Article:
p

p 1

1

q 2 u 22 gz2 1 u12 gz1 e2 e1 w

2 2

1 2

(13)

where q represents the net heat transferred to the fluid divided by mass and w represents the net shaft

work done by the fluid divided by mass; w is the net amount of work done by the fluid.

For the above Eq.(13) to be valid, the following assumptions must be followed strictly;

1. The flow is steady and continuous, that is, the rate at which mass enters the region considered equals

that at which mass leaves the region and neither varies with time.

2. Conditions at any point between the inlet and outlet sections 1 and 2 do not vary with time.

3. Heat and work are transferred to or from the fluid at a constant net rate.

4. Quantities are uniform over the inlet and outlet cross-sections 1 and 2.

5. Energy due to electricity, magnetism, surface tension or nuclear reaction is absent. If energy due to

any of these phenomena is, in fact, involved, appropriate additional terms will appear in the equations.

The Steady-Flow Energy Equation in Practice

The Steady-Flow Energy Equation (SFEE) applies to liquids, gases and vapours, and accounts for viscous

effects. In many applications, it is considered simplified because some of the terms are zero or cancel

with others. If no heat energy is supplied to the fluid from outside the boundaries, and if the

temperature of the fluid and that of its surroundings are practically identical (or if the boundaries are

well insulated) q may be taken as zero.

If an incompressible fluid with zero viscosity flows in a stream-tube across which there is no transfer of

heat or work, the temperature of the fluid remains constant. Therefore the internal energy is also

constant and the equation reduces to

p

p 1

1

0 2 u 22 gz 1 u12 gz1

2 2

1 2

Real fluids have viscosity, and the work done in overcoming the viscous forces corresponds to the socalled fluid friction. The energy required to overcome the friction is transformed into thermal energy.

The temperature of the fluid rises above the value for frictionless flow; the internal energy increases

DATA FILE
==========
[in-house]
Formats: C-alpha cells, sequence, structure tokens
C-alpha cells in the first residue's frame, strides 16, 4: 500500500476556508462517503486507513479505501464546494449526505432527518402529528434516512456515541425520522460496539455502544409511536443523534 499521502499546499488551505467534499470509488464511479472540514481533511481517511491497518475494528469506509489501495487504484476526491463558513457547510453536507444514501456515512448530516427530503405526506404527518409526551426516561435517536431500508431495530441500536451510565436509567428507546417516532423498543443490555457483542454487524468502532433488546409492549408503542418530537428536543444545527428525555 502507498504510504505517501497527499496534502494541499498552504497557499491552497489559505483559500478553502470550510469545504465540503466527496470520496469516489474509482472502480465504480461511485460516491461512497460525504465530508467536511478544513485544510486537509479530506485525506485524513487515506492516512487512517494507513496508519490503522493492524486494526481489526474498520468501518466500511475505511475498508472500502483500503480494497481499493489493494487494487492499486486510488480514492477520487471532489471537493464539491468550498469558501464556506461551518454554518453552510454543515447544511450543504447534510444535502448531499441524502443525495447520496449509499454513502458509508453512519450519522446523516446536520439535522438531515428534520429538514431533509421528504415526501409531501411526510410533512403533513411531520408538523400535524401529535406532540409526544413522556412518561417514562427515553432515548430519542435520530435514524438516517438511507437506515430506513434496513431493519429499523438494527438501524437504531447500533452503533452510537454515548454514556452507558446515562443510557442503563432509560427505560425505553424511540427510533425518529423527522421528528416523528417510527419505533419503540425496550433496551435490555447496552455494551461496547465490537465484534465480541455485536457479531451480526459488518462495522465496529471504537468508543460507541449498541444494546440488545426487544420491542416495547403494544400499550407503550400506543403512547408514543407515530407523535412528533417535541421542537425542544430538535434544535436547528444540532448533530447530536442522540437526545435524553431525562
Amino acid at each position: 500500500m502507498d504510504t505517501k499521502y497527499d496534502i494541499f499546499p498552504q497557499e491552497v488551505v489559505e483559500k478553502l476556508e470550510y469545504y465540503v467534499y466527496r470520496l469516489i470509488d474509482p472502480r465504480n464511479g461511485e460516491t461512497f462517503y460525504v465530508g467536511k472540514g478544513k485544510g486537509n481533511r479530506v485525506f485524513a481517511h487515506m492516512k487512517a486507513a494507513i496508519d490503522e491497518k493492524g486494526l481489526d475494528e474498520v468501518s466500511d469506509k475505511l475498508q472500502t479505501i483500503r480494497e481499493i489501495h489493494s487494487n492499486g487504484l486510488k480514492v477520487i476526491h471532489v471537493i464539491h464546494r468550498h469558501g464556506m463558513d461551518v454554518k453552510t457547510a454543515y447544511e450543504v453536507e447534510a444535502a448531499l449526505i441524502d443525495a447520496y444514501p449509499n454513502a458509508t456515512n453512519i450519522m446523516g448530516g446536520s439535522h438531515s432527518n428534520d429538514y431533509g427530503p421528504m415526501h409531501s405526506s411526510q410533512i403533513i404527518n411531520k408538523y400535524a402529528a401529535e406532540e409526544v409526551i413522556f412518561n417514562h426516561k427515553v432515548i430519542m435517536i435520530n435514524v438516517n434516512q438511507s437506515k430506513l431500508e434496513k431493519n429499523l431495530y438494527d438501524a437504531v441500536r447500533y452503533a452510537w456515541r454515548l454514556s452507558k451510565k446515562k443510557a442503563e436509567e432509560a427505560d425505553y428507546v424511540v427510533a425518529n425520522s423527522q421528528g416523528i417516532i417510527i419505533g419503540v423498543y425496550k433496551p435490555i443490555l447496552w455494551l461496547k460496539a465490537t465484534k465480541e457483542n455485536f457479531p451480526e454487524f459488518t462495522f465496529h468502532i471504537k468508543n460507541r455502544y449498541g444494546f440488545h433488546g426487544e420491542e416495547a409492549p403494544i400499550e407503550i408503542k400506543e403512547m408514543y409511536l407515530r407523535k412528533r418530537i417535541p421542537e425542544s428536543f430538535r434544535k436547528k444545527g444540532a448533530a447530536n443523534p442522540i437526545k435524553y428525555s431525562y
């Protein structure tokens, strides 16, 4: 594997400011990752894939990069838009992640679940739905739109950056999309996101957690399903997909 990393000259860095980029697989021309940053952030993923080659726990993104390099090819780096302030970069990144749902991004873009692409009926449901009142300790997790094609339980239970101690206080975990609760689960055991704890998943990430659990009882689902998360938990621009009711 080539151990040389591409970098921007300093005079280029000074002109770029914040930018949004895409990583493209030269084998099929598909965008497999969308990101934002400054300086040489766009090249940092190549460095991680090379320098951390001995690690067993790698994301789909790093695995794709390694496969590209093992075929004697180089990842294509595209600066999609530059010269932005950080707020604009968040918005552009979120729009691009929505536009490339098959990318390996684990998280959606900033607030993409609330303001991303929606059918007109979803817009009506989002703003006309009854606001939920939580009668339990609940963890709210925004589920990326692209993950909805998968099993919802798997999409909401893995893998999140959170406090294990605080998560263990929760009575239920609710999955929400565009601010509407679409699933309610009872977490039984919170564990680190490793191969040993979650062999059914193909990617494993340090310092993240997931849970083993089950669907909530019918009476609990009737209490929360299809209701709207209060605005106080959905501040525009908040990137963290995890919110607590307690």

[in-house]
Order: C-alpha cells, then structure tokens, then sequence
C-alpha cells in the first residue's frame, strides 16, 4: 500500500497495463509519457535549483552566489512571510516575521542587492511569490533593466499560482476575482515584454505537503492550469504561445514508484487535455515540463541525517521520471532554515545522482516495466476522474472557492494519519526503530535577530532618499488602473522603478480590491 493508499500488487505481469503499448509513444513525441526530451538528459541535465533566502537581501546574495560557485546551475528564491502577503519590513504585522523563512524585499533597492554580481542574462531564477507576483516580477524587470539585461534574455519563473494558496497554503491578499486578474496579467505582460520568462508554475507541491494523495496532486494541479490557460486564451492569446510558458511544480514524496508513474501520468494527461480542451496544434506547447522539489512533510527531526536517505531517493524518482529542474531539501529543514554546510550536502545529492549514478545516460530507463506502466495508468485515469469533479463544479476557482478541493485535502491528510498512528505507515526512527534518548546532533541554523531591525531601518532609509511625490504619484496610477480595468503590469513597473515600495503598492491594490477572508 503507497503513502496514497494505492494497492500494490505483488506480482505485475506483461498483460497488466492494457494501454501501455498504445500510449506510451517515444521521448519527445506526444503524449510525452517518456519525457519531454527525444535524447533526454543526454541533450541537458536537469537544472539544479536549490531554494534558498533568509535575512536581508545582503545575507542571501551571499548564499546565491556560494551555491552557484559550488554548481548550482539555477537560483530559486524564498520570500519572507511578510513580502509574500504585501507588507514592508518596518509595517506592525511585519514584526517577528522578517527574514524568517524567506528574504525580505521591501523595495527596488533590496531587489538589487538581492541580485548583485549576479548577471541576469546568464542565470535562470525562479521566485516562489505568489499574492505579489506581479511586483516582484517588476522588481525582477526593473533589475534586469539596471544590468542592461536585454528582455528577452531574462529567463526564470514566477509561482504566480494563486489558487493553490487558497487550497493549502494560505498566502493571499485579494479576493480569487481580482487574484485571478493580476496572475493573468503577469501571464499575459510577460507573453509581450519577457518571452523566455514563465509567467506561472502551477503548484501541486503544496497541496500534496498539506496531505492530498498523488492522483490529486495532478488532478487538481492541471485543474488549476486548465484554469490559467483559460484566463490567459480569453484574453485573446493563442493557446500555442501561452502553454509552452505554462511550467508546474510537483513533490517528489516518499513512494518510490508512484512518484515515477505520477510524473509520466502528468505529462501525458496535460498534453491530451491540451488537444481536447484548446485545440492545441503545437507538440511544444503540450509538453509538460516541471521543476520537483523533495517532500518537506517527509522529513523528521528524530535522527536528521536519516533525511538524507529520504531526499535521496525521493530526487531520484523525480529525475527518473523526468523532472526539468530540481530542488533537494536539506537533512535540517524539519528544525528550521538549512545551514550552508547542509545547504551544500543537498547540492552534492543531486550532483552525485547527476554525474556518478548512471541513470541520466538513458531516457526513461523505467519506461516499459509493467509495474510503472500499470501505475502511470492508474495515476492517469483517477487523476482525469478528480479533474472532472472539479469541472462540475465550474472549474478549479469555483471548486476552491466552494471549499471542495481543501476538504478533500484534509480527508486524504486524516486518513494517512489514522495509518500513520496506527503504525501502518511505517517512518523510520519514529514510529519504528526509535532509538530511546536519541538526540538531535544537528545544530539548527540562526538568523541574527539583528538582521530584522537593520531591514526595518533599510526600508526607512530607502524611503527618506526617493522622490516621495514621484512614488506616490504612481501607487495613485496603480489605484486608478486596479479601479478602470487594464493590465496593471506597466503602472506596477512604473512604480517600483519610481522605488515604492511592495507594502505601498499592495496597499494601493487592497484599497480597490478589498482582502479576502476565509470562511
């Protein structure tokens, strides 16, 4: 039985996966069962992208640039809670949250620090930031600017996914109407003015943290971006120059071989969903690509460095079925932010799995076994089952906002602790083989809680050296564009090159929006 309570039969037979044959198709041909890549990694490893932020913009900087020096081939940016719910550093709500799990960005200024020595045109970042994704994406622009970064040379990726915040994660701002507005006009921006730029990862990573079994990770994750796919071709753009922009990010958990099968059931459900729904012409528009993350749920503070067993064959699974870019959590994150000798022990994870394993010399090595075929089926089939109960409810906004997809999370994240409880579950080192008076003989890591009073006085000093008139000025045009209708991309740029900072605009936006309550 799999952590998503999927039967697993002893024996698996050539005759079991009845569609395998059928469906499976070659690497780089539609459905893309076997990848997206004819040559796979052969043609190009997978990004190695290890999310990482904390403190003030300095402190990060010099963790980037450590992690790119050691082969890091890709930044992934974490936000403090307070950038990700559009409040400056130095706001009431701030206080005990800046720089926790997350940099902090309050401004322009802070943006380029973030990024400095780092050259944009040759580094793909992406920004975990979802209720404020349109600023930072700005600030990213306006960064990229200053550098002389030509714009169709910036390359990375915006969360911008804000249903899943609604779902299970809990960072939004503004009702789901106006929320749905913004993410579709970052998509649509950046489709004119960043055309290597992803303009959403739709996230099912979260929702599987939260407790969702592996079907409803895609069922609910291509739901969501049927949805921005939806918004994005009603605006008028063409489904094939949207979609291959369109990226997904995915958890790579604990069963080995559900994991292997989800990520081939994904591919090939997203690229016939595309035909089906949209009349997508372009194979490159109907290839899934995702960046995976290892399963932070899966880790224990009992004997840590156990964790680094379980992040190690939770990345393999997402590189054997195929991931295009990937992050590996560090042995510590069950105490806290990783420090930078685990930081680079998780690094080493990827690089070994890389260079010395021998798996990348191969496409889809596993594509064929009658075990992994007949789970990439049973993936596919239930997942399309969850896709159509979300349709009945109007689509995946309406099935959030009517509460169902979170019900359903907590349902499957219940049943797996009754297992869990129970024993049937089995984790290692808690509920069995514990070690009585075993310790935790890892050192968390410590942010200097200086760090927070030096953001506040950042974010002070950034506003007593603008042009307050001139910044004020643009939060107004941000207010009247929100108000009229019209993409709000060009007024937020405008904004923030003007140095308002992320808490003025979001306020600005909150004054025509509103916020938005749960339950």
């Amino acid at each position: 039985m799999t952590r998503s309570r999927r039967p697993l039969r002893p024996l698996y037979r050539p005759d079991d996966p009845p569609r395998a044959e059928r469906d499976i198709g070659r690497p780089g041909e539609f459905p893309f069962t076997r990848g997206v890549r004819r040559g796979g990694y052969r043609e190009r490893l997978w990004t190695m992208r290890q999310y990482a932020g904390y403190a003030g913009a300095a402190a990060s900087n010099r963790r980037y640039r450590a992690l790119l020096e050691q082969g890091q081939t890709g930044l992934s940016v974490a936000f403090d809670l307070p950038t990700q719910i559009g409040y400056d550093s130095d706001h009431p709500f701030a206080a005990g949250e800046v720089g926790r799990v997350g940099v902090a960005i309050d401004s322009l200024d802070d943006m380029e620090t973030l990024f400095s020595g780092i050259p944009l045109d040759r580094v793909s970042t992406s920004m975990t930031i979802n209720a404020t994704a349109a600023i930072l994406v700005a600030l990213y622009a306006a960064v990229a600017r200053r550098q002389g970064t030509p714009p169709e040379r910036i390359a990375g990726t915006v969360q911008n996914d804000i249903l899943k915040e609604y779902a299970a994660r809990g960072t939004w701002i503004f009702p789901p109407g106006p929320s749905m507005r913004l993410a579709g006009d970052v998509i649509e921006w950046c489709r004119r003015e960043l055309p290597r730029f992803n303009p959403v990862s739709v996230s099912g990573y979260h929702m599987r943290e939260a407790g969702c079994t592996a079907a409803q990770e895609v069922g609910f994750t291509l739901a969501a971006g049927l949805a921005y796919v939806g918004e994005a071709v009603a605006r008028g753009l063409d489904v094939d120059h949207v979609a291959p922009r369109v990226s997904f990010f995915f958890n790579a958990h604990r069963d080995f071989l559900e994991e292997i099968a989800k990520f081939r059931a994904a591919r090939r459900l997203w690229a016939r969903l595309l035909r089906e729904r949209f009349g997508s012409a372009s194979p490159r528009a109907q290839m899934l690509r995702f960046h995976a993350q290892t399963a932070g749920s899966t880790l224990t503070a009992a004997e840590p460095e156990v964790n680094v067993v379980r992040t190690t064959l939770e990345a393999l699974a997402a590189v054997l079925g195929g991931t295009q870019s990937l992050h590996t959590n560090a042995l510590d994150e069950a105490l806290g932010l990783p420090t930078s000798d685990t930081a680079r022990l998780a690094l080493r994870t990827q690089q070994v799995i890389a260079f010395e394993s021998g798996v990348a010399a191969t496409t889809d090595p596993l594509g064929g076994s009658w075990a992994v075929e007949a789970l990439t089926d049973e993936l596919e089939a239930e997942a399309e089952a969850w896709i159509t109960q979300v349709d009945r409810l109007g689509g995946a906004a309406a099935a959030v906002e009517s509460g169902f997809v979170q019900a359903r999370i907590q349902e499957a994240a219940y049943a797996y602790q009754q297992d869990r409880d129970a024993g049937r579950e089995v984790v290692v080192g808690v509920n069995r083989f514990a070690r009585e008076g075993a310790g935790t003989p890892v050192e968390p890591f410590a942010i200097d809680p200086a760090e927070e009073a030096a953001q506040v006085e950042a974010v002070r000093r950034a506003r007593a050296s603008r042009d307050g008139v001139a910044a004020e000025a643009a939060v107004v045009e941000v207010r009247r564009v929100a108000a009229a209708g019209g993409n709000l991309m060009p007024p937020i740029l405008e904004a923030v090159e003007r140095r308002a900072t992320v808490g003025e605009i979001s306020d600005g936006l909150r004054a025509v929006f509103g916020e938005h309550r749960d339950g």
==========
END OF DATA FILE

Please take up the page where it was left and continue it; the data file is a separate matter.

and, in general, the heat transferred from the fluid to its surroundings is increased. The increase of

temperature, and consequently of internal energy, is generally of no worth (the temperature rise is

normally only a very small fraction of a degree) and thus corresponds to a loss of useful energy.

Moreover, as we have defined q as the heat transferred to the fluid divided by mass of the fluid, a loss

of heat from the system is represented by -q and so the total loss (divided by the mass of the fluid) is e2e1-q. For a fluid of constant density it is usual to express this loss of useful energy, resulting from friction,

as head loss due to friction, hf. Therefore

hf=(e2-e1-q)/g

Then for a constant-density fluid with no other heat transfer and no shaft work performed the SteadyFlow Energy Equation reduces to

p1 u12

p

u2

z1 h f 2 2 z 2

g 2 g

g 2 g

(16)

Here u1 and u2 represent mean velocities over the cross-sectional (1) and (2) respectively . If we assume

further that the flow occurs in a horizontal pipe of uniform cross-section, then u1=u2 and z1=z2 and so

p1 p2 / g h f . That is, the displacement work done on the fluid in the pipe is entirely in

overcoming friction.

Example

A pump delivers water through a pipe 150mm in diameter. At the pump inlet A, which is 225 mm

diameter, the mean velocity is 1.35 ms-1 and the pressure 150 mmHg vacuum. The pump outlet B is 600

mm above A and is 150 mm diameter. At a section C of the pipe, 5 m above B, the gauge pressure is 35

kPa. If friction in the pipe BC dissipates energy at the rate of 2.5 kW and the power required to drive the

pump is 1.27 kW, calculate the overall efficiency of the pump. (Relative density of mercury=13.56).

Solution

Mean velocity at A=uA=1.35ms-1

Therefore, by continuity,

u B uC u A

( Area) A

( Area) B ,C

225

1

1

1.35

ms 3.038ms

150

Steady-Flow Energy Equation:

pA 1 2

Energy added by pump / time Energyloss to friction / time pC 1 2

u A gz A

uC gzC

2

Mass / time

Mass / time

Time

Mass

1

Energyloss to friction

pC p A uC2 u A2 g ( z C z A )

Time

2

Time